'Like a House on Fire' Is Carried by a Star-Making Lead Performance Directed by Jesse Noah Klein

Starring Sarah Sutherland, Jared Abrahamson, Margaux Vaillancourt, Hubert Lenoir
'Like a House on Fire' Is Carried by a Star-Making Lead Performance Directed by Jesse Noah Klein
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Nothing much really happens in one of the most striking scenes in Like a House on Fire. The protagonist, Dara (Sarah Sutherland), sits on a park bench in a summer twilight, a soft breeze wafting through branches, the sound of cicadas heavy as humidity, turning the glowing night into a soft fabric you feel on your skin. It's a delicate scene, but powerful nonetheless, because you will swear you can smell the sweetness of the grass surrounding Dara. Like a House on Fire excels in this manner of character exposition by way of sensual immersion and aesthetic inflection. As a character sketch of a woman with a fraught relationship with motherhood, and as a display of Sutherland's simmering talent, this movie is beyond reproach — and if we ignore the other lukewarm performances, Like a House on Fire is just this side of perfect.

Written and directed by Montreal-based filmmaker Jesse Noah Klein (We're Still Together), the film stars Sutherland as a young mother who has returned to her estranged husband Danny (Jared Abrahamson) and four-year-old daughter Isabel (Margaux Vaillancourt) after having spent two years away from them, without contact, due to postpartum depression.

The film begins with Dara's return from a stay at a mental health facility. She is plagued by the trauma of her own mother having abandoned her as a child, and fears that leaving to seek help in the way that she did will be read as abandonment by Isabel. When she goes to Danny's home, her old home, she finds out that he's moved on: his girlfriend Therese (Dominique Provost-Chalkley) is seven months pregnant and Isabel, with no memory of Dara, calls Therese mom. What follows is attempt after attempt on Dara's part to convince Danny to let her be Isabel's mom, and attempts to convince her family that she isn't like her mother. The only person who doesn't judge her by her past is a college student who befriends her, Jordan (musician Hubert Lenoir), at the park at twilight.

The second most powerful scene in the movie comes in the second act. Dara has had an accident at Isabel's birthday party and Danny is furious (in a stoic way), threatening to keep Isabel from Dara. After having negotiated entry into Isabel's life as an "aunt," Dara is faced once again with losing her child. She negotiates frantically with Danny — for access, love and sympathy. Danny thinks Dara hasn't changed, that she's still "crazy" and will leave Isabel again, and Dara tries to change his mind. She pleads and begs, telling him that she will live in the walls of his house, that she is tiny and will take up no more space than a kitchen floor tile. "I'll be so good I promise," Dara says, the tenor of her voice and the tears in her eyes anticipating disaster. This is a key scene in the movie for how it displays Sutherland's emotional prowess as an actress. She gasps for breath, hoping with all her might that Danny will let her stay. Her performance deftly speaks of a desperation like drowning in the vastest body of water imaginable; in the arch of her eyebrows, you feel her visceral longing, and her pain at having left a child she's supposed to love.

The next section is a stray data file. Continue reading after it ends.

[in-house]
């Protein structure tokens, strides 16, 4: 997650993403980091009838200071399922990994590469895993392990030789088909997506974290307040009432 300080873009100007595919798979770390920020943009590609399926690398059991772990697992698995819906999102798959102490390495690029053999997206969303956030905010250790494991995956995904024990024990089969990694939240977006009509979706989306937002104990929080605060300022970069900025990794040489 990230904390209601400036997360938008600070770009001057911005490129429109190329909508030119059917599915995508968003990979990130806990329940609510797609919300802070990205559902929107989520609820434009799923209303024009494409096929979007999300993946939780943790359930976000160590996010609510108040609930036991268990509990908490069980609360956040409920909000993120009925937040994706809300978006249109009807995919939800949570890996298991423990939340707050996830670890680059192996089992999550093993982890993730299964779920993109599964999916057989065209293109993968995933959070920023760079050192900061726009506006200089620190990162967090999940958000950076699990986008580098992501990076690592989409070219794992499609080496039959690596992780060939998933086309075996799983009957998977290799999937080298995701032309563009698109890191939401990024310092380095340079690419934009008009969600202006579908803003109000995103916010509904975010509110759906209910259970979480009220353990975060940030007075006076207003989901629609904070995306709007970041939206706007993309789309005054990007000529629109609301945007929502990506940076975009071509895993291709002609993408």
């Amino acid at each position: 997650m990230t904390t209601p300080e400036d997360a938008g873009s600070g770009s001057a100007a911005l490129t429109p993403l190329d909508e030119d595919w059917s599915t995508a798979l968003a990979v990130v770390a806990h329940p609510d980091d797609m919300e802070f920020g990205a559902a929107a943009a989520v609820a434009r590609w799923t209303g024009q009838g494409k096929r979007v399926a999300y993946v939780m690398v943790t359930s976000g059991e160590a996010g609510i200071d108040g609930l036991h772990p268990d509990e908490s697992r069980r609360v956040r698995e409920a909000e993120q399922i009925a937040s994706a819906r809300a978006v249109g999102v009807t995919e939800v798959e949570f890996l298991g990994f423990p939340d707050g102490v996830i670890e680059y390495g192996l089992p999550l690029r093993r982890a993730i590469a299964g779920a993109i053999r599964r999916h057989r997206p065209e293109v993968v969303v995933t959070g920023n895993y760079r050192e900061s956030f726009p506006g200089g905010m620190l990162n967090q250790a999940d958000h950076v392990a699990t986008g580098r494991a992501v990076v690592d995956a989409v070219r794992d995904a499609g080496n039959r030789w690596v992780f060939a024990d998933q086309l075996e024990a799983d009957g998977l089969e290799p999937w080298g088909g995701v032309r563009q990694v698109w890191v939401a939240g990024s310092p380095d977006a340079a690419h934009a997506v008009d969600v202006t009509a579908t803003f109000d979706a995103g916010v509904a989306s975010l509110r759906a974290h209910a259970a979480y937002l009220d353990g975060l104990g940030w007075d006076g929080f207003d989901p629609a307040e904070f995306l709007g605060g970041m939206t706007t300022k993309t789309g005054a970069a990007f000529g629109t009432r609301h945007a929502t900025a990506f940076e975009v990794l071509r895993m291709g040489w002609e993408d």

It's a shame that the other performances don't match up to Sutherland's. In particular, Abrahamson's subdued, inexpressive portrayal of Danny means that his character doesn't have much chemistry with Dara. The only character with whom Sutherland's Dara has a convincing relationship is Jordan, who's as lost and confused as she is. Lenoir brings an aloof sweetness to the ennui-soaked college student trope; he makes Dara spaghetti and slow dances with her in his room; he is gentle, kind, endlessly likeable, and fleshed out. A larger role would have been welcome.

As it stands, Like a House on Fire excels as a character study of a woman figuring out what motherhood looks like for her in face of her mental illness. It has that sometimes frantic, sometimes futile search for meaning that Barbara Loden's Wanda made famous. Sarah Sutherland is a force to behold as Dara, which is paradoxical because in voice and movement Dara is quiet, shy and self-effacing. Her soft speech is reminiscent of Angelina Jolie's cautiously contained and whispering Vanessa in By the Sea, teetering politely on the edge of a breakdown. On an aesthetic level, Klein succeeds in conveying the grounded-ness Dara practices and that she undoubtedly worked on in group therapy. He gets us to feel the elements as Dara feels them, as her hands brush over hand railings or pluck tunes on a piano. Klein's atmosphere is very tactile and is a perfect anchor for the careening drama of the plot. 

Like a House on Fire will make you fall in love with Dara, even as she begs everyone else in her life to love her back. This is a movie about doing what you think is right — as a daughter, wife and mother. But just as Danny is confused about why Dara wears the same flowery yellow dress everyday (because she thinks that's how a mother ought to dress), this film teaches us that reality can't ever meet expectations, and doing what you think is right — whether it be buying the perfect toy for your kid or exploding with enough love for your ex-husband that you weep — sometimes isn't enough. There is a way to make amends, this movie seems to say, but forcing people to love you can't be it.

Like a House on Fire is out now on VOD. (Entract Films)